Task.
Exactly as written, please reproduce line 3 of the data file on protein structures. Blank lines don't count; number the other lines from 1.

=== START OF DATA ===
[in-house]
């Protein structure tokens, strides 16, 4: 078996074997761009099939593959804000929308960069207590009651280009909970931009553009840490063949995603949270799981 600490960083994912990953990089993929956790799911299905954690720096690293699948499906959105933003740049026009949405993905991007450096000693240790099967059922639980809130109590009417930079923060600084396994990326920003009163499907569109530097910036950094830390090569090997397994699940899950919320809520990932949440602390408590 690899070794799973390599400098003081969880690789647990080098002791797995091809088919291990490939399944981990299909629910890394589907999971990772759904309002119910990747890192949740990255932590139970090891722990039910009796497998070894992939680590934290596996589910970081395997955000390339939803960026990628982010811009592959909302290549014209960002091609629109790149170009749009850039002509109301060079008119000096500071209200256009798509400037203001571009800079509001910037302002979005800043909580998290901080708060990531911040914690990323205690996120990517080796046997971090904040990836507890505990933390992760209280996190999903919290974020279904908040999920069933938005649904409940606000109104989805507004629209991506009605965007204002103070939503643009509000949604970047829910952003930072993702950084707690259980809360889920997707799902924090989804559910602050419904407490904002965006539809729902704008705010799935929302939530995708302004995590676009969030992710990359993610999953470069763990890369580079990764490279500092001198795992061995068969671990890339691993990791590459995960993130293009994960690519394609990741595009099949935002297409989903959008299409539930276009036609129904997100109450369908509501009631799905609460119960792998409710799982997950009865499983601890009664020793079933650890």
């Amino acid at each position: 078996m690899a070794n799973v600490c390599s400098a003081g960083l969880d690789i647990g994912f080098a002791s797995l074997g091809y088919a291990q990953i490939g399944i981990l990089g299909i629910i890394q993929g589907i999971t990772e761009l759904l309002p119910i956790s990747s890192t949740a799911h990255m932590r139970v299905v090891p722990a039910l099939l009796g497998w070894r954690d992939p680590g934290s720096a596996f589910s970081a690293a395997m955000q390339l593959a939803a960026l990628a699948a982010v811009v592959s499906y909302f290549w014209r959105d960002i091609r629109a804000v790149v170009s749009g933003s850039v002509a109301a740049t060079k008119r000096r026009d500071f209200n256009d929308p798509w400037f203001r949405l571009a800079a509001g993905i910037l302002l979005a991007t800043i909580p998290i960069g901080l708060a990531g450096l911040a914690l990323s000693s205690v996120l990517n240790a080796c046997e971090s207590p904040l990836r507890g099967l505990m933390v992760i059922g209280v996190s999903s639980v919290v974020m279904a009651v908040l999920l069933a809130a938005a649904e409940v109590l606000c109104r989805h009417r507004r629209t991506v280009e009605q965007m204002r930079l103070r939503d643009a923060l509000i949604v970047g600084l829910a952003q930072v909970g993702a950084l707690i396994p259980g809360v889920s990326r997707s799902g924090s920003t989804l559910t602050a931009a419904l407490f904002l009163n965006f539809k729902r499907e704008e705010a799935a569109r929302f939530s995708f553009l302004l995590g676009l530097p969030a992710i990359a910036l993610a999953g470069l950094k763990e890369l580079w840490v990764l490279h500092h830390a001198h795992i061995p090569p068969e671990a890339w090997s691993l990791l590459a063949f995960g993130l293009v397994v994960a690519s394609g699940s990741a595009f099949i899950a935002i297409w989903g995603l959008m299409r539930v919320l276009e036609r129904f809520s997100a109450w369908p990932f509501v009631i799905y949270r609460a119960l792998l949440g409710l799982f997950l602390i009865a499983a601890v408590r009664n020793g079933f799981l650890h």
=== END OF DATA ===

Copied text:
């Amino acid at each position: 078996m690899a070794n799973v600490c390599s400098a003081g960083l969880d690789i647990g994912f080098a002791s797995l074997g091809y088919a291990q990953i490939g399944i981990l990089g299909i629910i890394q993929g589907i999971t990772e761009l759904l309002p119910i956790s990747s890192t949740a799911h990255m932590r139970v299905v090891p722990a039910l099939l009796g497998w070894r954690d992939p680590g934290s720096a596996f589910s970081a690293a395997m955000q390339l593959a939803a960026l990628a699948a982010v811009v592959s499906y909302f290549w014209r959105d960002i091609r629109a804000v790149v170009s749009g933003s850039v002509a109301a740049t060079k008119r000096r026009d500071f209200n256009d929308p798509w400037f203001r949405l571009a800079a509001g993905i910037l302002l979005a991007t800043i909580p998290i960069g901080l708060a990531g450096l911040a914690l990323s000693s205690v996120l990517n240790a080796c046997e971090s207590p904040l990836r507890g099967l505990m933390v992760i059922g209280v996190s999903s639980v919290v974020m279904a009651v908040l999920l069933a809130a938005a649904e409940v109590l606000c109104r989805h009417r507004r629209t991506v280009e009605q965007m204002r930079l103070r939503d643009a923060l509000i949604v970047g600084l829910a952003q930072v909970g993702a950084l707690i396994p259980g809360v889920s990326r997707s799902g924090s920003t989804l559910t602050a931009a419904l407490f904002l009163n965006f539809k729902r499907e704008e705010a799935a569109r929302f939530s995708f553009l302004l995590g676009l530097p969030a992710i990359a910036l993610a999953g470069l950094k763990e890369l580079w840490v990764l490279h500092h830390a001198h795992i061995p090569p068969e671990a890339w090997s691993l990791l590459a063949f995960g993130l293009v397994v994960a690519s394609g699940s990741a595009f099949i899950a935002i297409w989903g995603l959008m299409r539930v919320l276009e036609r129904f809520s997100a109450w369908p990932f509501v009631i799905y949270r609460a119960l792998l949440g409710l799982f997950l602390i009865a499983a601890v408590r009664n020793g079933f799981l650890h």